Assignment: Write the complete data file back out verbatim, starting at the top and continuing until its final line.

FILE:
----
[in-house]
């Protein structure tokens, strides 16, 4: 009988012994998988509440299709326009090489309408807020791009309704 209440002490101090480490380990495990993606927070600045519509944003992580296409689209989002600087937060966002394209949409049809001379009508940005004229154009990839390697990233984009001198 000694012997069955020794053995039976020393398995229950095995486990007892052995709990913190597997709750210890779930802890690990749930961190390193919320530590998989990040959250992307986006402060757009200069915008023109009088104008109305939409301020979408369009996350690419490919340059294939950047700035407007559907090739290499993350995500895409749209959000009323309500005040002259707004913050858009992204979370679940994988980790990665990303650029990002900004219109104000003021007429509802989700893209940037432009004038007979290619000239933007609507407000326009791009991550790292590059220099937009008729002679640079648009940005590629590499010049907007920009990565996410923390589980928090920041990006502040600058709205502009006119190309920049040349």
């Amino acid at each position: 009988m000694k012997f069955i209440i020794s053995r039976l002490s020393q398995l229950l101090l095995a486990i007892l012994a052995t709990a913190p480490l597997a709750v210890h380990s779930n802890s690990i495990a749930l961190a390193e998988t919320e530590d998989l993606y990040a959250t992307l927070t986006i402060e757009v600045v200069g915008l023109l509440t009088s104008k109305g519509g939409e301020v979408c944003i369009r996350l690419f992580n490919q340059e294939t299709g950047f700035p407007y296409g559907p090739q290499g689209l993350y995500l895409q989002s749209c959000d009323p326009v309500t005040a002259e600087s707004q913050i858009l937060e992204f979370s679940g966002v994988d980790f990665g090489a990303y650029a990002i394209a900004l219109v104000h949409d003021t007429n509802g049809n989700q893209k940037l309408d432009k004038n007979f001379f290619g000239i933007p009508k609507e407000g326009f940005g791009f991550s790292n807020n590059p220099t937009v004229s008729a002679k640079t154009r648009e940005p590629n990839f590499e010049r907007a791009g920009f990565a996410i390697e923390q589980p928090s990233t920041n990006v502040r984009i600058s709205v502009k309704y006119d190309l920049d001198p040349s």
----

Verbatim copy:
[in-house]
């Protein structure tokens, strides 16, 4: 009988012994998988509440299709326009090489309408807020791009309704 209440002490101090480490380990495990993606927070600045519509944003992580296409689209989002600087937060966002394209949409049809001379009508940005004229154009990839390697990233984009001198 000694012997069955020794053995039976020393398995229950095995486990007892052995709990913190597997709750210890779930802890690990749930961190390193919320530590998989990040959250992307986006402060757009200069915008023109009088104008109305939409301020979408369009996350690419490919340059294939950047700035407007559907090739290499993350995500895409749209959000009323309500005040002259707004913050858009992204979370679940994988980790990665990303650029990002900004219109104000003021007429509802989700893209940037432009004038007979290619000239933007609507407000326009791009991550790292590059220099937009008729002679640079648009940005590629590499010049907007920009990565996410923390589980928090920041990006502040600058709205502009006119190309920049040349």
């Amino acid at each position: 009988m000694k012997f069955i209440i020794s053995r039976l002490s020393q398995l229950l101090l095995a486990i007892l012994a052995t709990a913190p480490l597997a709750v210890h380990s779930n802890s690990i495990a749930l961190a390193e998988t919320e530590d998989l993606y990040a959250t992307l927070t986006i402060e757009v600045v200069g915008l023109l509440t009088s104008k109305g519509g939409e301020v979408c944003i369009r996350l690419f992580n490919q340059e294939t299709g950047f700035p407007y296409g559907p090739q290499g689209l993350y995500l895409q989002s749209c959000d009323p326009v309500t005040a002259e600087s707004q913050i858009l937060e992204f979370s679940g966002v994988d980790f990665g090489a990303y650029a990002i394209a900004l219109v104000h949409d003021t007429n509802g049809n989700q893209k940037l309408d432009k004038n007979f001379f290619g000239i933007p009508k609507e407000g326009f940005g791009f991550s790292n807020n590059p220099t937009v004229s008729a002679k640079t154009r648009e940005p590629n990839f590499e010049r907007a791009g920009f990565a996410i390697e923390q589980p928090s990233t920041n990006v502040r984009i600058s709205v502009k309704y006119d190309l920049d001198p040349s």